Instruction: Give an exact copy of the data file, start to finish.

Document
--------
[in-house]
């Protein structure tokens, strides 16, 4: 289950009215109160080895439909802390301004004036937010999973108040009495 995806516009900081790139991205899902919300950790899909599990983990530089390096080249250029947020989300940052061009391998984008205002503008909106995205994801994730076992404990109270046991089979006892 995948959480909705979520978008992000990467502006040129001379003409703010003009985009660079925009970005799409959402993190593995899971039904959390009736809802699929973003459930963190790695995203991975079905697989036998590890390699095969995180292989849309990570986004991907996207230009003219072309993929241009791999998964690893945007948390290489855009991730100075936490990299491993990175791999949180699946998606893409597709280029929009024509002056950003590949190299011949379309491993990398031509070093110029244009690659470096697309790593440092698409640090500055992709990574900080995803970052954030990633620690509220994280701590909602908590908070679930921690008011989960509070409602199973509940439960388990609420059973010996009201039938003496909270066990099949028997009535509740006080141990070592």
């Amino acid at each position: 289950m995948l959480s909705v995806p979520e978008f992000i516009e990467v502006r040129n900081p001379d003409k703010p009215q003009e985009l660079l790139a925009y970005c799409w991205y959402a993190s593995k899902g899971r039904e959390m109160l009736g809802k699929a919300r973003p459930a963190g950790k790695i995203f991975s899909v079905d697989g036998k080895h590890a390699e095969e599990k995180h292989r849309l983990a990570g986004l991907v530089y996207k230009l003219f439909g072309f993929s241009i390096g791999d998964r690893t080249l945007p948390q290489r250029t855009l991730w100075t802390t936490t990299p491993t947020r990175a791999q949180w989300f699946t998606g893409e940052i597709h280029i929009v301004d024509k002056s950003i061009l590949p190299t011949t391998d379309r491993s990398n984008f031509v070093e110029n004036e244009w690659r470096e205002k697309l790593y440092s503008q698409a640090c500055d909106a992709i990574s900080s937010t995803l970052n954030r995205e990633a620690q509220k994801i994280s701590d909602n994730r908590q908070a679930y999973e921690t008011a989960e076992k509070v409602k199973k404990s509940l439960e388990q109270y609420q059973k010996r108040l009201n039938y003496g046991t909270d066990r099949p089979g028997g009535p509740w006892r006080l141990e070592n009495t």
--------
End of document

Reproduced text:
[in-house]
């Protein structure tokens, strides 16, 4: 289950009215109160080895439909802390301004004036937010999973108040009495 995806516009900081790139991205899902919300950790899909599990983990530089390096080249250029947020989300940052061009391998984008205002503008909106995205994801994730076992404990109270046991089979006892 995948959480909705979520978008992000990467502006040129001379003409703010003009985009660079925009970005799409959402993190593995899971039904959390009736809802699929973003459930963190790695995203991975079905697989036998590890390699095969995180292989849309990570986004991907996207230009003219072309993929241009791999998964690893945007948390290489855009991730100075936490990299491993990175791999949180699946998606893409597709280029929009024509002056950003590949190299011949379309491993990398031509070093110029244009690659470096697309790593440092698409640090500055992709990574900080995803970052954030990633620690509220994280701590909602908590908070679930921690008011989960509070409602199973509940439960388990609420059973010996009201039938003496909270066990099949028997009535509740006080141990070592």
């Amino acid at each position: 289950m995948l959480s909705v995806p979520e978008f992000i516009e990467v502006r040129n900081p001379d003409k703010p009215q003009e985009l660079l790139a925009y970005c799409w991205y959402a993190s593995k899902g899971r039904e959390m109160l009736g809802k699929a919300r973003p459930a963190g950790k790695i995203f991975s899909v079905d697989g036998k080895h590890a390699e095969e599990k995180h292989r849309l983990a990570g986004l991907v530089y996207k230009l003219f439909g072309f993929s241009i390096g791999d998964r690893t080249l945007p948390q290489r250029t855009l991730w100075t802390t936490t990299p491993t947020r990175a791999q949180w989300f699946t998606g893409e940052i597709h280029i929009v301004d024509k002056s950003i061009l590949p190299t011949t391998d379309r491993s990398n984008f031509v070093e110029n004036e244009w690659r470096e205002k697309l790593y440092s503008q698409a640090c500055d909106a992709i990574s900080s937010t995803l970052n954030r995205e990633a620690q509220k994801i994280s701590d909602n994730r908590q908070a679930y999973e921690t008011a989960e076992k509070v409602k199973k404990s509940l439960e388990q109270y609420q059973k010996r108040l009201n039938y003496g046991t909270d066990r099949p089979g028997g009535p509740w006892r006080l141990e070592n009495t």